Ravaged by the COVID-19 pandemic, local event and entertainment industries are now seeing hope in vaccines and looking for clarity, cooperation and nuance from public health officials to create a safe reopening and recovery in 2021.
The relentless nature of the pandemic has had a disparate impact on the hospitality industry — restaurants, hotels, theaters and community spaces — and has hit event venues and related vendors like photographers, videographers, florists, planners, caterers and entertainers especially hard.
“Event venues are a critical artery to our local economy,” said Rob Gard, spokesperson for Destination Madison. “Their economic reach goes deep into our community, and the longer they suffer, the longer other small businesses and their employees will suffer.”
A recent survey by the local chapter of the National Association of Catering and Events shows over half of responding Dane County venues and event-related businesses lost 75% to 100% of 2020 revenues, and that about 45% reported they already have or will close within eight months if no changes are made to local rules.
Some Public Health Madison and Dane County restrictions, like limiting indoor event venues to 10 people regardless of size, differ from criteria for restaurants, stores or businesses, where occupancy is based on a percentage of capacity, and also from other counties and states, venue operators say.
“The capacity restrictions should be based on a percentage of our occupancy and not a set number of people,” said Ben Martinelli, who with his wife, Stacey, planned for years before opening The Eloise, an elegant, 11,500-square-foot venue with white walls and golden chandeliers in the rolling, wooded terrain of rural Mount Horeb in August.
“We need a plan from PHMDC on how restrictions will be lifted as the vaccine is given to the general public and COVID cases go down in order to give our couples reassurance that we will be able to host their wedding this year and prevent more cancellations and reschedules in 2021, which would be devastating,” he said.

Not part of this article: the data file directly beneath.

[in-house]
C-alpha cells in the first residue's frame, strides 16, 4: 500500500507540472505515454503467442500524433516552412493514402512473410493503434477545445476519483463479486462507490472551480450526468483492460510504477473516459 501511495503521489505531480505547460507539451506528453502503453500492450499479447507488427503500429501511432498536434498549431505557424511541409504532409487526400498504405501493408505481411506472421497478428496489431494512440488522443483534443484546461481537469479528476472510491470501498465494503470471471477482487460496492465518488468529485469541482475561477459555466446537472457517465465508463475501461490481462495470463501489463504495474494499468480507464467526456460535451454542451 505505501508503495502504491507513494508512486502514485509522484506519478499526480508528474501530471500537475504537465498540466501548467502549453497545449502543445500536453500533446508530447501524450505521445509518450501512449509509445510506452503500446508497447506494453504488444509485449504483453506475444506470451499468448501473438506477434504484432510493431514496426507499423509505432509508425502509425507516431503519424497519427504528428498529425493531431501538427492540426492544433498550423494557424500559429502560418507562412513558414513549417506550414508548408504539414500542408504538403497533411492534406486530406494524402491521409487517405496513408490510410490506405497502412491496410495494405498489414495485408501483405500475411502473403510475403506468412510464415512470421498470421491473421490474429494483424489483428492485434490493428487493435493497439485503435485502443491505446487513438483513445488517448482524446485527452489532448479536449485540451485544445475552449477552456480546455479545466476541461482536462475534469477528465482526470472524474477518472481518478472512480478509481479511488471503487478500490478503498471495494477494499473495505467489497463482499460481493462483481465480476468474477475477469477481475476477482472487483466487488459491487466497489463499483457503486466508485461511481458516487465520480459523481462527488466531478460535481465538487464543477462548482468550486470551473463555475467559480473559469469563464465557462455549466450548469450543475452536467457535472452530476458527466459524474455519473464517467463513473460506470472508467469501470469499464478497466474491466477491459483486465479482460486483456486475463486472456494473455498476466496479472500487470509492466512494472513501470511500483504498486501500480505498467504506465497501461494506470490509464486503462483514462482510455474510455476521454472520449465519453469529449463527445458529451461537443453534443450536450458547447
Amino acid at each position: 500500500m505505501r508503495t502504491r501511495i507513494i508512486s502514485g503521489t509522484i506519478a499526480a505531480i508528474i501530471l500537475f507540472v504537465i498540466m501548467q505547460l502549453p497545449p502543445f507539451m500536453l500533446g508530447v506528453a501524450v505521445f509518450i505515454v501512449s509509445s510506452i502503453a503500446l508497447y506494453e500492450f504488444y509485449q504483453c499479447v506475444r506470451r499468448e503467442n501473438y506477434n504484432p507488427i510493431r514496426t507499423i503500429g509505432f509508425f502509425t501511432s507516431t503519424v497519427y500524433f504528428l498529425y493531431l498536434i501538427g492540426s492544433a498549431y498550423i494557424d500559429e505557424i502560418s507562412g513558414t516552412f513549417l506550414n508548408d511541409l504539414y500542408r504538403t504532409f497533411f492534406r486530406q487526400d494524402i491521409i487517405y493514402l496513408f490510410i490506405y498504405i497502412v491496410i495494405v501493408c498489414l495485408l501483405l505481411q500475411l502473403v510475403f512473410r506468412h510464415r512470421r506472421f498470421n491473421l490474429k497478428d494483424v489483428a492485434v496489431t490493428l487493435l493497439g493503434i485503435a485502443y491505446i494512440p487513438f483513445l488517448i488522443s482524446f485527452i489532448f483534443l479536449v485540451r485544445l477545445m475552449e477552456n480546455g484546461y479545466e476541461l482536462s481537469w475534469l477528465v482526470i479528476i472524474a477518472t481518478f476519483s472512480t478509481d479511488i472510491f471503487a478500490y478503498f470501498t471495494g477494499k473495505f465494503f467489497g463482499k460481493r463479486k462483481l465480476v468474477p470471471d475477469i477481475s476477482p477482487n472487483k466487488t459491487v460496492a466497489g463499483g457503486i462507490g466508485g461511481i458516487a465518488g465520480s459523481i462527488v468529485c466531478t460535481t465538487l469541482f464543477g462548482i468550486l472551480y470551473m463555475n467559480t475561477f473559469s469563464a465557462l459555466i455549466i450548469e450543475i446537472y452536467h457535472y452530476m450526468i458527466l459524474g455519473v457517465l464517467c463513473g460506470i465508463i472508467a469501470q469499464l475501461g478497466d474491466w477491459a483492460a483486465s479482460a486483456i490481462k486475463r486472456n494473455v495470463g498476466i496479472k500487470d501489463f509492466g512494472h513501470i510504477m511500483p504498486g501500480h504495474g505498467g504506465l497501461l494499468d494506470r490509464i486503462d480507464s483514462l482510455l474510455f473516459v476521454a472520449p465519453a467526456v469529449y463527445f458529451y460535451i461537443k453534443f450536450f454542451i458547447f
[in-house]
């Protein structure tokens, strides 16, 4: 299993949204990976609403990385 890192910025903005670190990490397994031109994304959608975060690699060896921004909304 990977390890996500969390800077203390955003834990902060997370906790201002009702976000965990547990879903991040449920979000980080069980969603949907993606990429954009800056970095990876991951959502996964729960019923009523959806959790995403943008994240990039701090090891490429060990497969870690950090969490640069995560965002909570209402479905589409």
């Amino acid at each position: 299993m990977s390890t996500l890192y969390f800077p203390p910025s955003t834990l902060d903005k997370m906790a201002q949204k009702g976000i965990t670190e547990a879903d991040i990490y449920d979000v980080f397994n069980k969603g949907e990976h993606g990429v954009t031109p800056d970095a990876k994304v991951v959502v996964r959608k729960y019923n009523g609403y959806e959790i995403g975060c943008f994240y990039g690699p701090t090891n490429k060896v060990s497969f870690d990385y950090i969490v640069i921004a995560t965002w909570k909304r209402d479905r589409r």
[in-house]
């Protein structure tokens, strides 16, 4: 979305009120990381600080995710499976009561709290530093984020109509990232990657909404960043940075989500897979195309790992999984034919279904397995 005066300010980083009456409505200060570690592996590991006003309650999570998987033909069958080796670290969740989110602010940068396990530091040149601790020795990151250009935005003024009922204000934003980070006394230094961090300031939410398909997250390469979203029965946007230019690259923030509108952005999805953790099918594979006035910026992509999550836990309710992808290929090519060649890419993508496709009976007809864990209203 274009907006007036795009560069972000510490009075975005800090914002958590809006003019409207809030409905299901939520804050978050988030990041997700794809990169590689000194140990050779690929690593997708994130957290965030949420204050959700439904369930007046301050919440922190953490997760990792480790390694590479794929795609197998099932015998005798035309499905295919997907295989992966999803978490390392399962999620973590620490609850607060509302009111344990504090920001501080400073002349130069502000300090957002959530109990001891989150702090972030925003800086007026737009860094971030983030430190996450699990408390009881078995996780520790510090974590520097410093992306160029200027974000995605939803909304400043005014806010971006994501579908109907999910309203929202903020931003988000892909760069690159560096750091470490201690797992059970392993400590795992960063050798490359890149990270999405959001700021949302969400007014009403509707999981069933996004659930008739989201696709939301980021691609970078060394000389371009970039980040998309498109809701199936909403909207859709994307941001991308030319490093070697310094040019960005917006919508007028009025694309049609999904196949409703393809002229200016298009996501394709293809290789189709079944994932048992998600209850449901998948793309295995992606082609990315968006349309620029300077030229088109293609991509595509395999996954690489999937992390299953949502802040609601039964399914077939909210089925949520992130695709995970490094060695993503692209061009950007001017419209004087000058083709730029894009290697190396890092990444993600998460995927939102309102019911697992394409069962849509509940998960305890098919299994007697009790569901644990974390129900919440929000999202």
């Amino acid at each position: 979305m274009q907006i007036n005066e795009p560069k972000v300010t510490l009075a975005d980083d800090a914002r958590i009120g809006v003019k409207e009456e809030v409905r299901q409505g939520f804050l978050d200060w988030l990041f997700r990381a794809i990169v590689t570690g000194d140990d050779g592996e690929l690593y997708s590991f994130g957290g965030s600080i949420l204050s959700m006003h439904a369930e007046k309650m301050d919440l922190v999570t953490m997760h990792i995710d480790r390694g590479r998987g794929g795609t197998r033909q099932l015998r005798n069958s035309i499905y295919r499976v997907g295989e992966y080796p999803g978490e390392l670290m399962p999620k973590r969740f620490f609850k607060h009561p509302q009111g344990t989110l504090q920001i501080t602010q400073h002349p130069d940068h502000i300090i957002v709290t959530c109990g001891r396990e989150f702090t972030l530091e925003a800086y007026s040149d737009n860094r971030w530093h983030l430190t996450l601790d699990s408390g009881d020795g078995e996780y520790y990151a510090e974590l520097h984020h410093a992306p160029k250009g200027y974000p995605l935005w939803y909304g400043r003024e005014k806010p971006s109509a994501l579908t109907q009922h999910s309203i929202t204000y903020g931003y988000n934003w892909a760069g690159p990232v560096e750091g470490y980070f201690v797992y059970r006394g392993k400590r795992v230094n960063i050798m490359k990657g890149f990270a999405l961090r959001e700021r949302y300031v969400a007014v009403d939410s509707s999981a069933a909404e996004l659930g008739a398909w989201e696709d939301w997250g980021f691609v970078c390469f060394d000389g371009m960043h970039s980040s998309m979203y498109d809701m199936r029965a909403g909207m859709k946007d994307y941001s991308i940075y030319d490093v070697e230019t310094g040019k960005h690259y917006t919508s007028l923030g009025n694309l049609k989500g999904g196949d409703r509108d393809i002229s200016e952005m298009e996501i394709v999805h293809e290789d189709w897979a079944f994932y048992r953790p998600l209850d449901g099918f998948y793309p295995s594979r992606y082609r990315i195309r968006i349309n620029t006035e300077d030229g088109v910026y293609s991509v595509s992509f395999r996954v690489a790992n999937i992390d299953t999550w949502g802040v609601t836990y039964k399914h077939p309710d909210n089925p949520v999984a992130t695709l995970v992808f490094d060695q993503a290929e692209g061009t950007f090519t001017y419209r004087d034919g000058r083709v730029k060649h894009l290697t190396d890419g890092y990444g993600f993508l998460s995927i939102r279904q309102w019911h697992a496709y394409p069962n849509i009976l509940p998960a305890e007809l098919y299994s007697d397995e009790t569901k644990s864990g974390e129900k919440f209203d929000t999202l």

Matt Gerding, president of FPC Live, which operates The Sylvee, a 2,500-seat music venue on the Near East Side and multiple venues in Madison and other states, said the time to prepare is now.
“Moving forward, having the option of scheduling safe, low-capacity programming would give us a chance to execute safe operational plans and increase customer confidence while we begin to turn back on the live entertainment industry,” he said.
Madison and Dane County officials voice sympathy for affected businesses, but insist that rules are based on science with the intent of controlling the virus, easing pressure on hospitals and minimizing deaths.
“We are fundamentally built on science,” public health director Janel Heinrich said. “We believe the approach we have in place is appropriate for our community and follows national best practice.”
PHMDC’s latest orders, issued Dec. 16, limit indoor gatherings, such as concerts, meetings, sporting events or weddings, to 10 people, not including employees, and allow outdoor gatherings of up to 25 people, not including employees, with physical distancing.
Indoor dining at restaurants is limited to 25% of seating capacity, while indoor seating at taverns is prohibited, with customers allowed to enter only to order, pick up and pay for purchases. For both, outdoor seating is allowed with physical distancing.
Businesses are limited to 50% of approved building capacity with indoor gatherings prohibited. Sports courts and fields can still be open with physical distancing, while all sports activities follow requirements for gathering.
“Given the nature of this particular virus, some sectors are unfortunately built on models that don’t allow for strict adherence to best practices to prevent the spread of disease,” Heinrich said.
But venue operators note that other areas use different standards.